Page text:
25 October 2011


Satara (photographer's real name unavailable)
Did you see the news story about the girls named "Unwanted"? I had been vaguely aware that there were places in the world where boys were valued much more than girls, but today I learned that in one region of Maharashtra, India, the ratio of young girls to boys is only 801 to 1000. And what is life like for those 801 girls, the ones not aborted or fatally neglected? Some, especially ones born into a family with several daughters already, get labelled with demoralizing names like Nakusa, which literally means "unwanted". Parents say that they didn't treat these girls badly. But it's tough to imagine being reminded every time someone uses your name that your birth was a disappointment to your parents.

Yesterday I read about Dr Bhagwan Pawar, district health officer in the Maharashtra region of Satara, who came up with the idea of an official re-naming ceremony. Officials visited the homes of over 200 local girls with this or similar names (Nakushi, Nakoshi), and asked what they would prefer to be called. Some chose the names of famous actresses they admire, some chose Hindu goddess names, and some chose names with literal positive meanings, "prosperous", "beautiful", or even "rock hard, very tough".

The ceremony was held last Saturday. (Most news coverage has included a beautiful photograph of some of the girls at the ceremony; there's also at least one news video with interviews).
students in Mumbai, photo by Bernard Gagnon
The girls were given certificates with their new names, which were also published in the state gazette. Schools were notified and asked to use the new names from now on.

Of course this made me think of Hosea's children, the oldest named for a massacre site, the girl named "No Mercy" and the youngest named "Not My People".

My devotional Bible text last night, though, was the story from the Gospel of Luke of a woman crippled for eighteen years by a spirit, so that she was bent over double. Jesus healed her as soon as he saw her, and she stood up straight and began praising God. But the leader of the synagogue was indignant. Indignant. Indignant with Jesus. So what did that religious leader do? He began to harangue the crowd (not Jesus, but the congregation), telling them they could perfectly well come to be cured on a weekday. He was shaming this woman in front of the community, criticizing her in her moment of freedom, beating her back down. But Jesus shut him up. He called him a hypocrite and said,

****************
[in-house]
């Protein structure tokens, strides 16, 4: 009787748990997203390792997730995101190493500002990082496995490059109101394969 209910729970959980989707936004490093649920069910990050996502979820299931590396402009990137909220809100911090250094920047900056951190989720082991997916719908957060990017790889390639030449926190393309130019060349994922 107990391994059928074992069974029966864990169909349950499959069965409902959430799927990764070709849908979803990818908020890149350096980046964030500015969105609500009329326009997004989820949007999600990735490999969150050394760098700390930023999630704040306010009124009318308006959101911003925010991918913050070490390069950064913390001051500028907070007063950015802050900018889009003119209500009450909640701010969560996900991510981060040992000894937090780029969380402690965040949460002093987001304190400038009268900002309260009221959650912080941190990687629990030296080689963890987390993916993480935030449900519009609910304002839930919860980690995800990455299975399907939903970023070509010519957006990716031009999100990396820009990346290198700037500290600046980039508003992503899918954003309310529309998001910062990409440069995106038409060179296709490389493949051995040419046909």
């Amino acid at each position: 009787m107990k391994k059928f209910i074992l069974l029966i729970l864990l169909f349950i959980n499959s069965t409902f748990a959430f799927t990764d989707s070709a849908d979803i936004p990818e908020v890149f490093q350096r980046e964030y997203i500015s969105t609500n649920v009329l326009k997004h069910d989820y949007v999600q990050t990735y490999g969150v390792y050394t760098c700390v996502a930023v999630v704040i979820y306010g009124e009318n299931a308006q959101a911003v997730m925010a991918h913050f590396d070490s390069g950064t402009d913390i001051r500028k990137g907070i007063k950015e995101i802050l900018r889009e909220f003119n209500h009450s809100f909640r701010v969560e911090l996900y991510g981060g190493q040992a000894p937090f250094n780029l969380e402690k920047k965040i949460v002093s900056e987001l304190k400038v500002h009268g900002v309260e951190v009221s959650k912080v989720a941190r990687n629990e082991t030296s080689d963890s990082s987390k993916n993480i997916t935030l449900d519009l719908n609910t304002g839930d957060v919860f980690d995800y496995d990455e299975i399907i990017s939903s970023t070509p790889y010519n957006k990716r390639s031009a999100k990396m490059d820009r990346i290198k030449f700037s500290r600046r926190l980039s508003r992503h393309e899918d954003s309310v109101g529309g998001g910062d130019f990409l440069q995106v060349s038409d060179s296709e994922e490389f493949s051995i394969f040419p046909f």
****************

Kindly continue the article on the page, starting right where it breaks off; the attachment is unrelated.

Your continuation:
Ought not this woman, a daughter of Abraham whom Satan bound for eighteen long years, be set free from this bondage on the sabbath day?”
Satara city, photograph by Mangeshjadhav
Jesus called her a daughter of Abraham. Which when you think about it is the very opposite of "Not My People".

There's so much to think about here, so much to pray about, and this is already a long post. But then, also last night, I read this post by Wanda at KidTrek. She says that 70% of children raised in the church leave it. And she says that one major factor in whether or not churched children keep their faith is whether or not they feel connected to the church community while still a child. And so I want to ask, are the children in your church "Not Our People"? Are any children you know perceiving that they are Unwanted?

[My first source for this news story was a link to USA-Today posted by a Facebook friend. I've since found two Indian newspapers' coverage here and here.]


  1. Wow, what a powerful post. I am glad I stumbled upon it while looking for Godly Play resources. Thanks for your inspiring thoughts.

  2. Welcome, Nancy. I get a little nervous about straying too far off-topic, so it was very nice to get your comment. Thank you :)

  3. Thank you for linking to Kidtrek:Sunday Plus - it led me to EasterKind.


    I sense we have similar hearts and passion though we may come at from different directions :)

    I look forward to reading through your writings - you have a real gift to write.

    God bless

  4. Your welcome! You inspired me and that is in line with we hope to do when we tell sacred stories!

  5. Hello Wanda! Isn't it great that although we come from different directions, as you say, we can still recognize that discipling heart in each other? We share the goal of encouraging and equipping children to follow the Good Shepherd all the days of their lives. God bless your ministry!


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